The case for open access to research and the problem of reputation.

October 11, 2011

For £25 you can buy a pdf copy of my 2005 article “Placing Quebec nationalisms: constructing English identities in Quebec’s Eastern Townships,” which was published in the British Journal of Canadian Studies. The article is just 16 pages long, but costs more than most 200 page books. I have no idea how many people have actually paid £25 for my article, as I do not receive royalties and I did not receive a one-off fee. The University of Southampton was not paid for my contribution and neither were the two peer reviewers. The Economic and Social Research Council (ESRC) which funded the research on which this work was based (with money from the UK taxpayer) won’t get any of that money either.

This is well known within academia, but those outside academia are mostly surprised to learn that neither we, nor our employers receive any payment for our work. This youtube video produced for open access week shows a conversation between a researcher who has been asked to assign copyright to the journal publisher and the publisher himself. (In practice these conversation do not happen—we just sign the form and stick it in the post).

Open access journals allow anyone with Internet access to have access to research. In some cases the researcher can pay the publisher a fee to make research open access, though this form of open access is scarcely really in the spirit of open access to research.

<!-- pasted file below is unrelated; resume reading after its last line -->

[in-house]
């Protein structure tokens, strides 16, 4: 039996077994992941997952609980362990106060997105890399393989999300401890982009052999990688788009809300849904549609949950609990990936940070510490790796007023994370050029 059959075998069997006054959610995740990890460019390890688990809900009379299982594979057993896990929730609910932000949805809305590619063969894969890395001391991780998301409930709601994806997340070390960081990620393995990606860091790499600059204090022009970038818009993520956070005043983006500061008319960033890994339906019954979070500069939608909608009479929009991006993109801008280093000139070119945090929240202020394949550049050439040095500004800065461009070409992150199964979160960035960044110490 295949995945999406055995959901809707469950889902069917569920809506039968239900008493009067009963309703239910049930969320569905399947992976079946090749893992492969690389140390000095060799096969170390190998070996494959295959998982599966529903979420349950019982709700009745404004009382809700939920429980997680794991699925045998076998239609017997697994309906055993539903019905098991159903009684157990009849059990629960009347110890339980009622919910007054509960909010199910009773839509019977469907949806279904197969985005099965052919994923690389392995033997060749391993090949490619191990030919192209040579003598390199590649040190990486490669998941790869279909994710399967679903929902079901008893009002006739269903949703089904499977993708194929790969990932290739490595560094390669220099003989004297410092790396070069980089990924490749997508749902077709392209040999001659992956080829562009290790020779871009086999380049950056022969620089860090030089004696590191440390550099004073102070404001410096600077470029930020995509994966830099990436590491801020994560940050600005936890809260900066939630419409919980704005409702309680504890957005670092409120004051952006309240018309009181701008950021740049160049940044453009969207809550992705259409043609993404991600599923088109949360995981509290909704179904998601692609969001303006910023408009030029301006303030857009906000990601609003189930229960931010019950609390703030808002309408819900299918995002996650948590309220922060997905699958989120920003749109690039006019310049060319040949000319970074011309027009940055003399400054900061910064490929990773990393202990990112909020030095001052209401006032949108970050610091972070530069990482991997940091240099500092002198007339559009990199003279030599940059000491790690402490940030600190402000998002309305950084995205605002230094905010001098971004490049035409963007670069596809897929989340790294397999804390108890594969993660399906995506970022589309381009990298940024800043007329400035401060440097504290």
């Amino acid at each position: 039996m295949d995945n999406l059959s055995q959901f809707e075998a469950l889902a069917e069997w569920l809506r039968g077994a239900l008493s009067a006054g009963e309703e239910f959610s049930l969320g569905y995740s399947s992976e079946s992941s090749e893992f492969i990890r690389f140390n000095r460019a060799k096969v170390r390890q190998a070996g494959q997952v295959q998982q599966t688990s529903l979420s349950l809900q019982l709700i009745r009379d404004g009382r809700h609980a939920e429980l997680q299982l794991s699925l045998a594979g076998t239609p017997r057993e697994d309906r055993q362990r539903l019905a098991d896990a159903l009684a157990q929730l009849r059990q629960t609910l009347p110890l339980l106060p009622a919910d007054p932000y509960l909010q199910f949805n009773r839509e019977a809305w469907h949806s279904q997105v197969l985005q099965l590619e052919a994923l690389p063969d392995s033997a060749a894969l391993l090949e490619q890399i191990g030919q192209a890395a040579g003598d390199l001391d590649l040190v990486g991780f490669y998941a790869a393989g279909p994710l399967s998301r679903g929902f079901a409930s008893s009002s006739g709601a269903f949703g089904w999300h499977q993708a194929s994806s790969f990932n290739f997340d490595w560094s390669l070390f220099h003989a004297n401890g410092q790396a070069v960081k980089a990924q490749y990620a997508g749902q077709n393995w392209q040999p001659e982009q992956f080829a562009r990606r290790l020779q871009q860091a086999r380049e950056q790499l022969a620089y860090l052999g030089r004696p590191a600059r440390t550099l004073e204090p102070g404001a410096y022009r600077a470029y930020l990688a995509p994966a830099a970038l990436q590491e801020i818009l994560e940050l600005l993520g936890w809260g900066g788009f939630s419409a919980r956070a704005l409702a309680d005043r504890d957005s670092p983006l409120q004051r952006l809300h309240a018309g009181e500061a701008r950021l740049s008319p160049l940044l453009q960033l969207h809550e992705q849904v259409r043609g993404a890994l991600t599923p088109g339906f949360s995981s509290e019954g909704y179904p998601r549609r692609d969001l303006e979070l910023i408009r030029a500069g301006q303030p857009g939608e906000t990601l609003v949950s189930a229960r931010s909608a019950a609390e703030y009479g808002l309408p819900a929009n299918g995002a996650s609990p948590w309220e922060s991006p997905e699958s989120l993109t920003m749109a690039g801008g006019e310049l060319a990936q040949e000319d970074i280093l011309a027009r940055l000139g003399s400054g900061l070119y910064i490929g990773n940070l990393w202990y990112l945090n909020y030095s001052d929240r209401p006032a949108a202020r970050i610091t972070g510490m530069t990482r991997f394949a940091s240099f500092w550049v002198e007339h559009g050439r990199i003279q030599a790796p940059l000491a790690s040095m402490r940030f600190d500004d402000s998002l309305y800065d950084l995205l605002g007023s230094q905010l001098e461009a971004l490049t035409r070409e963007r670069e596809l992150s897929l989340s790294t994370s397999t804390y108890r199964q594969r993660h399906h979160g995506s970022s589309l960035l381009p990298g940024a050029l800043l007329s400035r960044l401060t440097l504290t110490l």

The aims of the open access movement are honourable. The researcher, reviewers, universities and government don’t make any money from putting research behind a paywall. This also means that the public, whether they be interested amateurs, independent scholars, advocacy groups or academics in universities without the funds to pay thousands of pounds a year for journal subscriptions—this is a key issue for academics working in poorer countries. The Open Access Pledge reads

I pledge to devote most of my reviewing and editing efforts to manuscripts destined for open access. For other manuscripts, I will restrict myself to one review by me for each review obtained for me by an outlet that is not open access.

Here, manuscripts destined for open access mean those that the authors or journal post on institutional or university repositories, or those that are made open access by the publisher within 12 months. Because I believe that access to publicly funded research should be free, I will also support open access in other ways.

At first glance it appears that the only winner in this process is the publisher. Therefore, why not just publish research on your own or your employer’s website? The answer is that academics and universities do gain from publishing research in good and prestigious journals in terms of reputation, prestige, potential for further research funding and promotion and rewards for the researcher him/herself. It is not the just the research that matters, it is where it is published. A pile of bricks in my garden is a pile of bricks—a pile of bricks in the Tate is art.

The reputation of journals is the principal barrier to Open Access.  As long as academics and their employers want to publish in the ‘best’ journals (of which few are open access) journal publishers will continue to make their profits from the labours of academics and taxpayers’ money.

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